GamesBeat: How much of your decision to do Blitz was financially based? I imagine it would be cheaper to produce an Xbox Live and PSN game than it would be to create a retail game.

Pope: Yeah. I mean, we are a business. We want to continue to be a business. I’m sure there’s finances involved in the decision. But I’m actually not involved in that side of things. I do know that it was in development for quite a long time, actually. It went through a lot of different phases of evolution. It was a totally different game when we started out. We actually had our designers do a panel yesterday, which you’ll be able to find on our website in a week or so, where they detailed the evolution of this game. So believe it or not, even though it’s an XBLA title, they’ve been working on it for quite a long time. Different phases and different groups — different developers at Harmonix switching off. So this is the culmination of a lot of people’s hard work.

GamesBeat: It’s single-player, right?

Pope: Yeah. The idea is, a single player with a controller with asynchronous multiplayer, which means challenging your friends on songs. We have a messaging system and a recommendation system, so you can recommend challenges. It’ll say, “Hey, challenge your friend Nick on ‘Don’t Fear the Reaper.'” It’ll post the score, and you can see if you can beat it. But we also have leaderboards on each song, so while you’re playing, you can see how your friends scored on a song at any point in time during that song. You can tell if you’re ahead of them or behind them, almost like an asynchronous sort of race. But the main thing is that you’re playing at home on a controller.

Above: Rock Band Unplugged (2009, PlayStation Portable)

GamesBeat: So is this game a way to keep the franchise alive and in the public consciousness without having to create all those costly plastic instruments?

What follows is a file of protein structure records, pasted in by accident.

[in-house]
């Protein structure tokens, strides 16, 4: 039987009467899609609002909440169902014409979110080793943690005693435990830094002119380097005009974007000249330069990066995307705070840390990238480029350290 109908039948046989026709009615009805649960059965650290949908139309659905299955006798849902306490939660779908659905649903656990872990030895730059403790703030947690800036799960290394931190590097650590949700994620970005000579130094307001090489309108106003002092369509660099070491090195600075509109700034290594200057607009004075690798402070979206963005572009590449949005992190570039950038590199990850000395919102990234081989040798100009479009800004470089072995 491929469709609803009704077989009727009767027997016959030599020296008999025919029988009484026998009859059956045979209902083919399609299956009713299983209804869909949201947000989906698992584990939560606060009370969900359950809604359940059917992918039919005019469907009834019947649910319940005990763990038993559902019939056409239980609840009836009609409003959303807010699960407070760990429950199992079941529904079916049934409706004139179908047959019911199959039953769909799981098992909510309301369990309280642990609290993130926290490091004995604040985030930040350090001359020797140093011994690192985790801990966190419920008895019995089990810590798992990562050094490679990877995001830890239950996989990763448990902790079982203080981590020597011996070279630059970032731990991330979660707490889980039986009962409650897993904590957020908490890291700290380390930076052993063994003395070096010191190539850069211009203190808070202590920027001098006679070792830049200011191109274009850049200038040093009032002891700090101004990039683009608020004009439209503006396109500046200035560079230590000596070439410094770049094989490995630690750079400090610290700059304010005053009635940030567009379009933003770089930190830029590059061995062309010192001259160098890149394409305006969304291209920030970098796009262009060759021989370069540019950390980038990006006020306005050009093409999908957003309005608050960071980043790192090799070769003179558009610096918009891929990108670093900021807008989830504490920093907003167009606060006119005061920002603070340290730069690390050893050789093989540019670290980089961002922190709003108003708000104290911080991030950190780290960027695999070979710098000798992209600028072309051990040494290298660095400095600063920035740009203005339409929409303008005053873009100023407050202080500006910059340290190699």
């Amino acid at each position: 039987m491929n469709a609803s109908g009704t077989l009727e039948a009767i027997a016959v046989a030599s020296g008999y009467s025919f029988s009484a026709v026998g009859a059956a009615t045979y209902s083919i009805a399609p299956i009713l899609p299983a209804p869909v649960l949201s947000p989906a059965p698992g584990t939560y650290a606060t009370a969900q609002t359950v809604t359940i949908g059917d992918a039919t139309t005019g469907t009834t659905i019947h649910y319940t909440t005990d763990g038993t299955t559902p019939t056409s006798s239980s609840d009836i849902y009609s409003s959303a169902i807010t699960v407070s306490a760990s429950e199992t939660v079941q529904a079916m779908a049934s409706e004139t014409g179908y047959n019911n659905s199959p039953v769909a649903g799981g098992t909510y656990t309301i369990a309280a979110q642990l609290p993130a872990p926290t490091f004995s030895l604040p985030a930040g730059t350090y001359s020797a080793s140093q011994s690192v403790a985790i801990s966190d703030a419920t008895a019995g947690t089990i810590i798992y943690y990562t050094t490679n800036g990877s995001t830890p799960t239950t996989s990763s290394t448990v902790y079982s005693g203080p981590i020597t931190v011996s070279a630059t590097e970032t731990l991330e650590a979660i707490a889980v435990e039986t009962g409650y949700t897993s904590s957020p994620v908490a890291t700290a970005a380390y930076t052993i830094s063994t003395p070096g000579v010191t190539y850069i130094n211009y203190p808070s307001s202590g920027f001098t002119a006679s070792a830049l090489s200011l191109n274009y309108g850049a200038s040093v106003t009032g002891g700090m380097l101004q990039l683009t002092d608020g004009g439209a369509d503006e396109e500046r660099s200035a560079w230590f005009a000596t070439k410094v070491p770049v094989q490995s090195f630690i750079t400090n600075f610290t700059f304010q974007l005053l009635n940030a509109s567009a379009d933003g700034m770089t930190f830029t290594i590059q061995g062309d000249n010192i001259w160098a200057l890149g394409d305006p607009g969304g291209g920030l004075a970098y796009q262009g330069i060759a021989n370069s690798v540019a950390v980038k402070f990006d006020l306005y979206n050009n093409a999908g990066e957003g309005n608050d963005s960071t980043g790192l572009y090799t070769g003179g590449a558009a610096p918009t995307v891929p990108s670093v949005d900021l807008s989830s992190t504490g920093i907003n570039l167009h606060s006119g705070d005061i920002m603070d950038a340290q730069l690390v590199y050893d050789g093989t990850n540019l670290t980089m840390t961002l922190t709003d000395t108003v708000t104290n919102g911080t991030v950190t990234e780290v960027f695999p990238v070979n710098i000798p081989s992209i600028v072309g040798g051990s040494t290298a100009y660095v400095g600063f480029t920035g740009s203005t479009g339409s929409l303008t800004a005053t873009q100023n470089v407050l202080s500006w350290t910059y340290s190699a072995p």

Pope: Yeah. I mean — I don’t think that was the main intention with it, but it will definitely keep things fresh. Like I said, our community is still pretty rabid, and we’re happy to give them something new to do with the content they already have. It keeps Rock Band in people’s minds. Rock Band’s not going anywhere, we’re still cranking out the works, so —

GamesBeat: You mentioned Rock Band 4 earlier. Do you believe that sort of game is still viable in the current gaming market?

Pope: Um — I would say so. I can’t announce anything or speak to anything regarding a Rock Band 4 at this time, but — whereas Guitar Hero [publisher Activision] has said they’re going on hiatus [for that series], we’ve never said that for us. We’re not taking any hiatus. We’re keeping up with the weekly content, and Harmonix is hard at work on multiple things. Whether those are Rock Band games or not, I can’t say.

GamesBeat: Harmonix obviously does a lot of DLC for Rock Band. What are your thoughts on DLC in general?

Pope: I actually think it’s great. Our music team works really hard to create a blend of content that appeals to the broad base of the Rock Band franchise. Music’s tough, right? It’s so personal for everybody. Everyone likes different things. You and I probably have things that we both like and also things that we vastly disagree on. So our music team works really hard to find a middle ground — appeal to certain people this week, appeal to certain people that week. It’s a really interesting process. That’s what’s helped keep our community alive — we have a constant discussion, we constantly have things to talk about, argue over, debate about. I’m really happy that we’ve been able to stick to what we said we were going to do, which is continue to support Rock Band with new content.

Above: Rock Band Blitz (2012, XBLA / PSN)

GamesBeat: Do you get a lot of fan feedback? Like, “That song sucks! Why did you put that in there?”

Pope: No matter what week it is, what we release, someone will love it and someone will hate it, no matter what it is.

GamesBeat: Do you know how much the game will cost when it launches?

Pope: We haven’t announced a price point, but it’s an XBLA, PSN downloadable title. It’ll be comparable in that realm of prices. It’s not going to be a 60 dollar retail title. It’s going to be a really good value, like I said before. 25-ish songs attached to it, that alone — If you bought that many songs in the music store in Rock Band, it could be 50 bucks. And this is not going to be 50 bucks.